The bishop whose rehabilitation by the Vatican sparked outrage because of his denials of the Holocaust has been removed as the head of an Argentine seminary, his superiors said. The ultraconservative Society of St. Pius X, which is trying to reconcile with the Vatican, announced that it had dismissed British Bishop Richard Williamson as director of the La Reja seminary and distanced itself from his views. His views about the Holocaust created an uproar last month when Pope Benedict XVI lifted his excommunication and that of three other bishops consecrated by the late Archbishop Marcel Lefebvre.
CALIFORNIA | LOCAL
April 6, 1996 | From Reuters
Was Jesus the first Jewish comedian? Did he deliver the Sermon on the Mount and, if so, why was it so short? Is the Resurrection a true event or an example of early Christian mass hysteria? As Easter Sunday approaches, the search for the historic Jesus--the man, not the Gospel figure of miracle and mystery--has hit the U.S. media with a loud, some would say blasphemous, thunderclap, leading to questions that many orthodox Christians would never have dreamed of asking. All three major U.S.
WORLD
January 27, 2007 | From the Associated Press
The General Assembly on Friday adopted a resolution introduced by the United States that condemns any denial of the Holocaust. The resolution did not single out any country, but Israel and the United States both suggested that Iran should take note, especially after it provoked widespread anger last month by holding a conference aimed at casting doubt on the Nazi genocide of Jews during World War II. Iran was the only nation to reject the measure, calling it an attempt by the U.S.
WORLD
December 13, 2006 | From the Associated Press
A gathering of Holocaust deniers in Iran touched off a firestorm of indignation Tuesday across Europe, where many countries have made it a crime to disavow the Nazis' systematic extermination of 6 million Jews. The European Union's top justice official condemned the conference as "an unacceptable affront" to victims of the World War II genocide. British Prime Minister Tony Blair denounced it as "shocking beyond belief" and proof of Iranian President Mahmoud Ahmadinejad's extremism.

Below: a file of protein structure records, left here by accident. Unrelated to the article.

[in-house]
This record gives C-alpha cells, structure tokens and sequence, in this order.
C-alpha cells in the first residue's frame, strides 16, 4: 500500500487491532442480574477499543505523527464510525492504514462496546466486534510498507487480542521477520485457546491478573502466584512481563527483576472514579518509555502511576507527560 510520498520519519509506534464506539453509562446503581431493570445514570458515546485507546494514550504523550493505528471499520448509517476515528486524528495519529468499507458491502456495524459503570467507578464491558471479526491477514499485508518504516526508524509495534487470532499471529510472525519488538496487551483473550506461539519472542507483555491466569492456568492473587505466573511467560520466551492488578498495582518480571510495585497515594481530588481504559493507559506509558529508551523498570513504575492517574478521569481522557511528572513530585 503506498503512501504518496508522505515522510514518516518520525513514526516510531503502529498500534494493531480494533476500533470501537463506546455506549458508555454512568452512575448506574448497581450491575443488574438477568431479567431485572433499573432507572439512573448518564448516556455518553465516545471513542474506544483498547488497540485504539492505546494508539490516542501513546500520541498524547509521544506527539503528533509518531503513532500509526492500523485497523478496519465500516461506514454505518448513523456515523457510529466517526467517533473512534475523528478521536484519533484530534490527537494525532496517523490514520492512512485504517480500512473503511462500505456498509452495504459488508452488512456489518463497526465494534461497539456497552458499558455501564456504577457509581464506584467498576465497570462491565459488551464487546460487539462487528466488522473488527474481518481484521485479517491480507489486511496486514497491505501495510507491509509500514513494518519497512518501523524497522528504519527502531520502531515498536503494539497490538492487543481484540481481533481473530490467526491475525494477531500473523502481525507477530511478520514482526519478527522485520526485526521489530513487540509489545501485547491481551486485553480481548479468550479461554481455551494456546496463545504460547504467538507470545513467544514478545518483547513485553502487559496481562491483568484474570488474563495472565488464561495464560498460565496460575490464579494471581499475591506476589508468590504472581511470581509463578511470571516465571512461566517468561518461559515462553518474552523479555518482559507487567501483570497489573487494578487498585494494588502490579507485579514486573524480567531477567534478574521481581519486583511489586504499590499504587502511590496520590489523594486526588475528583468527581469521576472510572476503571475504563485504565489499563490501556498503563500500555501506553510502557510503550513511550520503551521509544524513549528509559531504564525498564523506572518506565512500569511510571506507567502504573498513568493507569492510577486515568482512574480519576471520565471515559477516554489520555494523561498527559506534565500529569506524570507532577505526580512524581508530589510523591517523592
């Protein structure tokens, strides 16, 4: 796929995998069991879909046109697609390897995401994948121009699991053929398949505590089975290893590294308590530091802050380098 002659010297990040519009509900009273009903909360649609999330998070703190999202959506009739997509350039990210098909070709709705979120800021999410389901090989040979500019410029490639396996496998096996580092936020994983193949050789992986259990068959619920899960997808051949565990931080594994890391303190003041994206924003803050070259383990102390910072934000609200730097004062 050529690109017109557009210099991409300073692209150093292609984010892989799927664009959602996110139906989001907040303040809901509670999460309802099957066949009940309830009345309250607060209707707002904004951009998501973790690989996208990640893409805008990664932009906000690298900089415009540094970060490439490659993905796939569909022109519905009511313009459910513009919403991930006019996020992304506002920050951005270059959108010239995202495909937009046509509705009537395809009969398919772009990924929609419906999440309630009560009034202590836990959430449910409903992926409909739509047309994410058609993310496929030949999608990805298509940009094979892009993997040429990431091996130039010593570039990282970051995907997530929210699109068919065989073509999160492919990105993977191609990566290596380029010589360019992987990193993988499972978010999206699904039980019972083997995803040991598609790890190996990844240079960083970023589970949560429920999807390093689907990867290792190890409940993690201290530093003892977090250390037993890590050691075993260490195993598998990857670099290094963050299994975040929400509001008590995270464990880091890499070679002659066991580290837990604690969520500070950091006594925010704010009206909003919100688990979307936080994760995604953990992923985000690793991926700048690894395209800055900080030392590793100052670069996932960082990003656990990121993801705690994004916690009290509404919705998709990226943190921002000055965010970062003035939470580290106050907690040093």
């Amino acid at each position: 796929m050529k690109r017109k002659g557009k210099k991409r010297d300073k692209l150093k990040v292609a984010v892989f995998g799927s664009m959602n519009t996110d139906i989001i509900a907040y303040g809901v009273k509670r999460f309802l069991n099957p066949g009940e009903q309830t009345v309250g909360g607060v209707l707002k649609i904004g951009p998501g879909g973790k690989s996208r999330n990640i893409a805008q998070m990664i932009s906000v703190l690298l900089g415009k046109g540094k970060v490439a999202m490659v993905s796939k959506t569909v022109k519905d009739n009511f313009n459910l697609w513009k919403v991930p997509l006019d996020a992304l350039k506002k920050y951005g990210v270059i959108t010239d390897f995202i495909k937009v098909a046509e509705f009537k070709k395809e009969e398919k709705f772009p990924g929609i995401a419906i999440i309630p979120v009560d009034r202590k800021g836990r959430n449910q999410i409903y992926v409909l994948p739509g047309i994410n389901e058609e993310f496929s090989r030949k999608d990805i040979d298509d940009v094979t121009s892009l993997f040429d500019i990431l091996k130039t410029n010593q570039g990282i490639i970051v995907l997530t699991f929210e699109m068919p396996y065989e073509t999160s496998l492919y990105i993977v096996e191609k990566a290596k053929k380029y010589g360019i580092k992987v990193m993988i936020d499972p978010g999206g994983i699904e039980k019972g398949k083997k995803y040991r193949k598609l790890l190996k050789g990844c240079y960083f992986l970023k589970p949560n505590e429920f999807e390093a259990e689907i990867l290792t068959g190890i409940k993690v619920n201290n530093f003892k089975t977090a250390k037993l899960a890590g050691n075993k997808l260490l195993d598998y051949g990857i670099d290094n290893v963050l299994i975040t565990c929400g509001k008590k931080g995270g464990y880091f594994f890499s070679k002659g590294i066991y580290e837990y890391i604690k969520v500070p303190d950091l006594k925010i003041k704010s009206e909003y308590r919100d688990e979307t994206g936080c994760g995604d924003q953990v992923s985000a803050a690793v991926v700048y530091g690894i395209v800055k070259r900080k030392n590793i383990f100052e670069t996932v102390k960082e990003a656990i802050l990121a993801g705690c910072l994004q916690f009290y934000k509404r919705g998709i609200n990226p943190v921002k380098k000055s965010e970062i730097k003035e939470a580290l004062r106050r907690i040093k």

WORLD
February 21, 2006 | From Reuters
An Austrian court sentenced British historian David Irving to three years in prison Monday for denying the Holocaust during a 1989 stopover in Austria, dismissing his argument that he had changed his views. Irving pleaded guilty, hoping for a suspended sentence, but the Vienna criminal court concluded that he was only making a pretense of acknowledging Nazi Germany's genocide of Jews to escape a jail term.
WORLD
November 18, 2005 | From Times Wire Reports
Right-wing British historian David Irving has been arrested in Austria on a warrant accusing him of denying the Holocaust. Irving, 67, was detained Nov. 11 in the southern province of Styria on a warrant issued in 1989 under Austrian laws making Holocaust denial a crime, said police Maj. Rudolf Gollia, a spokesman for the Interior Ministry. Austrian media said the charges stemmed from speeches Irving delivered in Vienna and the southern town of Leoben.
NEWS
April 8, 1998 | LYNELL GEORGE, TIMES STAFF WRITER
The black man considers the white. The white man considers the black. Both gazes questioning. Both gazes direct: Their steady stare a looking glass. But who is white and who is black if trajectories of blood deem you family? And how might one account for the space between? For Edward Ball, the politics of race seeped into his Southern consciousness like sun through a day-porch screen.
NEWS
August 6, 1997 | KEN RINGLE, WASHINGTON POST
When the tall ships became the stars of America's Bicentennial, every city on the East Coast wanted them to visit. Every city, that is, except the nation's capital--the one place all the ships wanted to go. Like most African Americans, many officials of the D.C. government "hear 'sailing ships' and think 'slave ships' and 'middle passage,' " said a frustrated official of Operation Sail after the rebuff in Washington. "They have no concept of any black maritime tradition outside of that.
WORLD
November 18, 2005 | From Times Wire Reports
Right-wing British historian David Irving has been arrested in Austria on a warrant accusing him of denying the Holocaust. Irving, 67, was detained Nov. 11 in the southern province of Styria on a warrant issued in 1989 under Austrian laws making Holocaust denial a crime, said police Maj. Rudolf Gollia, a spokesman for the Interior Ministry. Austrian media said the charges stemmed from speeches Irving delivered in Vienna and the southern town of Leoben.
CALIFORNIA | LOCAL
June 8, 1997 | DAVID HALDANE, TIMES STAFF WRITER
Robert Eisenman sometimes feels as if he's being persecuted. He's been vilified by the New York Times as "incoherent" and "impossible." Publications worldwide have taken shots at his latest book. Fellow academics have distanced themselves. "He represents a marginal position," said Mike Phelps, director of the Ancient Biblical Manuscript Center in Claremont. James Sanders, a professor at the Claremont School of Theology, goes further.